The Anti-Injunction Act embodies important principles of federalism. The Supreme Court has instructed:
Any doubts as to the propriety of a federal injunction against state court proceedings should be resolved in favor of permitting the state courts to proceed in an orderly fashion to finally determine the controversy. The explicit wording of § 2283 itself implies as much, and the fundamental principle of a dual system of courts leads inevitably to that conclusion.
Atlantic Coastline R. R. v. Brotherhood of Locomotive Engineers, 398 U.S. 281, 297, 90 S.Ct. 1739, 1748, 26 L.Ed.2d 234, 246 (1970). Likewise, this court has held that the "complainant must make a strong and unequivocal showing of relitigation of the same issue in order to overcome the federal courts' proper disinclination to intermeddle in state court proceedings." Southern California Petroleum Corp. v. Harper, 273 F.2d 715, 719 (5th Cir. 1960).
The statute excepts from its interdict injunctions necessary (1) to aid the court's jurisdiction and (2) to protect or effectuate its judgments. It is undisputed that the multidistrict court has jurisdiction of the class action before it. The multidistrict court perceived that the actions of the appellants in pursuing substantially similar state law claims in the South Carolina court would be a challenge to that jurisdiction. We agree. As the Supreme Court has explained, this exception to the Anti-Injunction Act means that injunctions may be issued where "necessary to prevent a state court from so interfering with a federal court's consideration or disposition of a case as to seriously impair the federal court's flexibility and authority to decide that case." Atlantic Coastline R. R. v. Brotherhood of Locomotive Engineers, 398 U.S. 281, 295, 90 S.Ct. 1739, 1747, 26 L.Ed.2d 234, 245 (1970) (dicta). This complicated antitrust action has required a great deal of the district court's time and necessitates its ability to maintain a flexible approach in resolving the various claims of the many parties. Further, the presiding judge of the Seventh Judicial Circuit, Court of Common Pleas of Spartanburg County, South Carolina, entered a temporary restraining order on October 23, 1978, enjoining the defendants in the Three J Farms suit, many of whom are also defendants in the federal multidistrict action, from "preparing, disseminating or utilizing any settlement document in connection with any action pending in any Court wherein such settlement document contains any release of any antitrust claims under the laws of the State of South Carolina without the prior approval of this Court." Such a limitation on the terms of settlement would clearly interfere with the multidistrict court's ability to dispose of the broader action pending before it.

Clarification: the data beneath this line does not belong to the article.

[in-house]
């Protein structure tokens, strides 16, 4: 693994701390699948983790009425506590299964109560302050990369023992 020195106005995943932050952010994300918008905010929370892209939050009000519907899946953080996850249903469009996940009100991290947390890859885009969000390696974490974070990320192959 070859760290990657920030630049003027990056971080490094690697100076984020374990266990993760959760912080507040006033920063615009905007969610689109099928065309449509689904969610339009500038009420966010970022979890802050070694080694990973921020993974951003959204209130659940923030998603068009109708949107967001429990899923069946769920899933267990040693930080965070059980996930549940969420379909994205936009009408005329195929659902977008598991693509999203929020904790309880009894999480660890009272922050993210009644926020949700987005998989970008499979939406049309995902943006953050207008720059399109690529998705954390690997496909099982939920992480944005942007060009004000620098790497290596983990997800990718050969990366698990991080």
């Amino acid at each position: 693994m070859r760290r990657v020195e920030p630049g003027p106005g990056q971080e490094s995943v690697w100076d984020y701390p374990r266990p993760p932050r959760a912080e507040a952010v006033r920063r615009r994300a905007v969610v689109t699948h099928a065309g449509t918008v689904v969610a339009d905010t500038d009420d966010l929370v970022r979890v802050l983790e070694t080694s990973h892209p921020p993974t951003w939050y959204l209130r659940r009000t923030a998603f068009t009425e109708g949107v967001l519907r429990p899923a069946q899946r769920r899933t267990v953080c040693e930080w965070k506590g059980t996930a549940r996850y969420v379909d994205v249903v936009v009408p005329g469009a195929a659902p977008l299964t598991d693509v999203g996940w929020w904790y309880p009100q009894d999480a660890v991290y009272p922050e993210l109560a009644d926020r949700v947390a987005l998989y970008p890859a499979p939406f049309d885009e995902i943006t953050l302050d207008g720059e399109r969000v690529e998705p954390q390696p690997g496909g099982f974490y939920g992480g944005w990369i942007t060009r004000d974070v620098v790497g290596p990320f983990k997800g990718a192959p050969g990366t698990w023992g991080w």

The entry of an appealable order is generally considered a prerequisite to invocation of the relitigation or "protection of judgment" exception. Wright, Miller & Cooper, Federal Practice and Procedure: Jurisdiction § 4226 (1978). The judgments involved in the multidistrict action which are sought to be protected are those approving settlements executed between the class plaintiffs and most of the defendants. They are appealable. These judgments were entered shortly after the order appealed from here. However, when the injunction order was issued, the multidistrict court had approved the settlements and the final judgments were predictable if not assured. Since such an objection would most probably be moot, the state court plaintiffs do not complain that the injunction preceded final judgment.
An exception to the general rule that a federal forum may not enjoin the prosecution of a simultaneous in personam action on the same cause of action in state court comes into play once judgment is entered. Unless the judgment is set aside on appeal, state proceedings seeking to relitigate issues covered by the federal judgment may be enjoined under the "protection" exception. Woods Exploration & Producing Co. v. Aluminum Co. of America, 438 F.2d 1286, 1311-1316 (5th Cir. 1971), cert. denied, 404 U.S. 1047, 92 S.Ct. 701, 30 L.Ed.2d 736 (1972); Wright, Miller & Cooper, Federal Practice and Procedure: Jurisdiction § 4226 (1978). As this court explained in Woods Exploration, the exception applies where the state proceeding would be precluded by res judicata. Id. at 1312. Woods Exploration explained that although the state and federal cases asserted different theories, the causes of action based on the same asserted right of the plaintiff and the same alleged acts of the defendant were identical. Id. at 1313-1314. The same is true in this case. Res judicata would bar the South Carolina litigation. Since there are federal judgments that approve some of the settlements and that control the further litigation of the appellant's cause of action, In re Corrugated Container Antitrust Litigation, 659 F.2d 1322 (5th Cir. 1981); In re Corrugated Container Antitrust Litigation, 659 F.2d 1337 (5th Cir. 1981), the injunction was and is not precluded by 28 U.S.C. § 2283.